The deductible is a big fancy word for a simple idea. The deductible is how much you must pay up front on a claim before the insurance company agrees to cover the rest. You can save money on your policy payments by agreeing to pay a bigger deductible. Find out more about deductibles by watching Liberty Mutual's video.
- Bodily Injury and Property Damage Coverage
Nearly every U.S. state has required coverage you must buy for a car — this is called "basic liability" and it consists of three numbers. The first two are for bodily injury. They specify how much coverages is included to cover medical costs for those injured in an accident caused by the policy holder, both per individual and total for the accident. The third number is for property damage. You'll see coverage amounts like 50/100/25, which would mean that there's $50,000 available per person for injuries per claim and $100,000 total, along with $25,000 for any damage to vehicles or other property. You can learn more about Bodily Injury Coverage and Property Damage Coverage on our website.
- Comprehensive Coverage
A lot of us are familiar with what collision insurance covers, because it's simple: collision coverage is for damage to your car when you hit another vehicle or object. But there's also comprehensive coverage. What does that cover?
Comprehensive coverage includes all other covered damages to a car that collision doesn't cover, including fire, theft, vandalism, wild animal damage and more, according to the specific rules of the policy. Learn more about this coverage with Liberty Mutual's video.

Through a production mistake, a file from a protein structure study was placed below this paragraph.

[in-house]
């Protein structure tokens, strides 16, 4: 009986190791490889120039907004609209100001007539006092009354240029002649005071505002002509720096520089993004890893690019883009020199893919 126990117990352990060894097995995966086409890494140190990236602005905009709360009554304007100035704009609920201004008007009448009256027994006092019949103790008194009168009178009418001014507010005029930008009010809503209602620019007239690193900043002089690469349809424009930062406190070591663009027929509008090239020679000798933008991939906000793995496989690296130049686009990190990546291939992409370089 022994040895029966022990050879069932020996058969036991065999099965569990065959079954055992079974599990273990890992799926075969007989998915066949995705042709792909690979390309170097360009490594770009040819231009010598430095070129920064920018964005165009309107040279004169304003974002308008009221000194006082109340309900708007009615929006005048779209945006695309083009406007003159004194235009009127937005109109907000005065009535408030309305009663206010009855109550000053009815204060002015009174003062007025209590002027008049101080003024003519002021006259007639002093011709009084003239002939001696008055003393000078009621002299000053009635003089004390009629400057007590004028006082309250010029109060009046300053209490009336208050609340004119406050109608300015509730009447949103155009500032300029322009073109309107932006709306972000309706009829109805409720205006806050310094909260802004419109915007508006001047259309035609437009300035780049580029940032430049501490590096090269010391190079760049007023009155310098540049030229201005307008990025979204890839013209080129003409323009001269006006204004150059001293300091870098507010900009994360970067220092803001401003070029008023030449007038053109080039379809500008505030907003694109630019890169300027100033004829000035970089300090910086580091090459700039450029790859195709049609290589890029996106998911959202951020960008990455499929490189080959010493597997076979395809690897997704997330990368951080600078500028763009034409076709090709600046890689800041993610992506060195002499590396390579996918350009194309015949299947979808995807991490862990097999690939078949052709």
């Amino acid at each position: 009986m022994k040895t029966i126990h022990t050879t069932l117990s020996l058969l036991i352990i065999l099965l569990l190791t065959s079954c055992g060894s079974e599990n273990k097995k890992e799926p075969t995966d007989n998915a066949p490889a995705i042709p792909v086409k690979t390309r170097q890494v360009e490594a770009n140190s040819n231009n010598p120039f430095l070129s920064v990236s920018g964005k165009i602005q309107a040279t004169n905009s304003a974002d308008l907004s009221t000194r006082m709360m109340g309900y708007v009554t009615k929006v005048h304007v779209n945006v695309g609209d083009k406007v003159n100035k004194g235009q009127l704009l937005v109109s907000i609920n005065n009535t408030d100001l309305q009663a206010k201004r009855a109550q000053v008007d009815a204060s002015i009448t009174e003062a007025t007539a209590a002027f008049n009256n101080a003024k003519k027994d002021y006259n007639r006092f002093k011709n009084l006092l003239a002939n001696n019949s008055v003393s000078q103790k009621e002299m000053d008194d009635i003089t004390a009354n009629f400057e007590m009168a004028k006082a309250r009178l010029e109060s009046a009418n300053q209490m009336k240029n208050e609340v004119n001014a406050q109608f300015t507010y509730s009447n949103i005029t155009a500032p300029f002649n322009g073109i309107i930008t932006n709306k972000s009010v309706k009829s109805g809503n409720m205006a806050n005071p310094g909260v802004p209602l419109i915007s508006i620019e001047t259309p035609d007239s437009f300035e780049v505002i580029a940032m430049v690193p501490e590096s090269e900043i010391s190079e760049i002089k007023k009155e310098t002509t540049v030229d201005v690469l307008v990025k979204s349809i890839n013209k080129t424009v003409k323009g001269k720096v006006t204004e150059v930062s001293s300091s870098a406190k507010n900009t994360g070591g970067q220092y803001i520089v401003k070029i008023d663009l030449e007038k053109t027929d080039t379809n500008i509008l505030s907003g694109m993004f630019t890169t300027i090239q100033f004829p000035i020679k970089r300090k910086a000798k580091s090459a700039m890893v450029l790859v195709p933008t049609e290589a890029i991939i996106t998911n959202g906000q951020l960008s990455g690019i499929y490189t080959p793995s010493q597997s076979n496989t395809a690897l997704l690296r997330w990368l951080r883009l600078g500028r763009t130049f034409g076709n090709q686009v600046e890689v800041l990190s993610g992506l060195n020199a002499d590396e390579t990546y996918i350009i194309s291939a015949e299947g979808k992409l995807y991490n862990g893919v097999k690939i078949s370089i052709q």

- Gap Insurance
If a new car is purchased with financing, it's possible to have a situation where the amount owed on the car loan is more than what an insurer will pay to replace it. That's where gap insurance comes in. In a wreck, it covers that difference, so that the insurer doesn't come after the driver for extra money. Ask your rep how to get this much-needed coverage for just a few dollars extra.
- Personal Injury Protection
This term is a little harder to understand. Personal injury protection, sometimes referred to as "PIP", pays out to cover a policy holder's own injuries, no matter who is at fault. It's a way to ensure better support for car accident injury victims, while also helping state court systems.
Quite a few states have what is known as a "no fault" auto insurance system, which requires that injury victims be paid by their own insurance companies to limit lawsuits and court proceedings. In these states, PIP becomes the go-to payer for any situation where the policyholder has medical bills to pay.
Covering health care costs after an accident is important. Have a conversation with your insurer about how to get the coverage you need to be cared for after a collision.